Setting a goal of being carbon neutral by 2030 is easy enough. Making it happen though, as Petaluma officials are learning, involves a lot of moving parts.
Meeting for more than three hours Monday, elected and appointed leaders spoke of moves to significantly reduce the amount of vehicle parking in Petaluma. The goal is to cut traffic, reduce accidents, and curb emissions.
"If we have any true belief in the climate goals we set for ourselves, we have to start nudging people in the right direction," said Councilman Dennis Pocekay.
But issues, built over decades, will take time and great effort to unwind, said Thomas Brown is with the traffic engineering firm Nelson\Nygaard, serving as a consultant on the 'visioning' project.
"The walking experience between destinations is dominated by car traffic. It becomes a little less safe, a little less comfortable to walk, so more people drive, then the more people are driving, the less comfortable it is to walk and pretty soon you have places where it's not comfortable to walk anywhere, except from your car to the front door."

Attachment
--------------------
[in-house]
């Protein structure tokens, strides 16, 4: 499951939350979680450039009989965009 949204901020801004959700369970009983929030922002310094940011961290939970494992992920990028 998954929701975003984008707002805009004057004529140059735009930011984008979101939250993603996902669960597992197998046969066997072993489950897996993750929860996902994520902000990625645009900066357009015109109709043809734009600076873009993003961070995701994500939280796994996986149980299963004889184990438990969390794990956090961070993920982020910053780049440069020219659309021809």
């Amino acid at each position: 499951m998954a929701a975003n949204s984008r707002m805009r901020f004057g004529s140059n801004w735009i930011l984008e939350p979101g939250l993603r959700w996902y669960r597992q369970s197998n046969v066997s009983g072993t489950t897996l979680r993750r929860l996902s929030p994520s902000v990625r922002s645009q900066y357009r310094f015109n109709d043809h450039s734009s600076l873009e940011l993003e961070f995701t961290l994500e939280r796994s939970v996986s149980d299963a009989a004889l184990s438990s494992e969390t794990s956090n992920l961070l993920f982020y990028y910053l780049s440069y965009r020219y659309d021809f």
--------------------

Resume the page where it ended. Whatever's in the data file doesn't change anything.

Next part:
There is also concern that the effort, however lofty, isn't particularly realistic.
Petaluma lacks comprehensive mass transit, many who live here work elsewhere, and many with jobs in Petaluma, can't afford to live within a proximity where non-vehicular travel is practical.
Councilman Dave King, drove the point home, citing the consultant's own report.
"Eighty-five percent of people in the city get to work by car and nine percent work at home."
Councilman Mike Healy warned that inducing parking scarcity could cause real problems, should commerce return to several vacant downtown buildings. And if an Amy's Kitchen plan to expand proceeds.... "I don't see downtown parking surviving that," he said.
Mayor Teresa Barrett disputed that scarce parking would hurt.
"If we keep downtown vital, and we really make it a place that people want to go, people will go there and they'll figure out a way to get there that works for them and works for others," she said.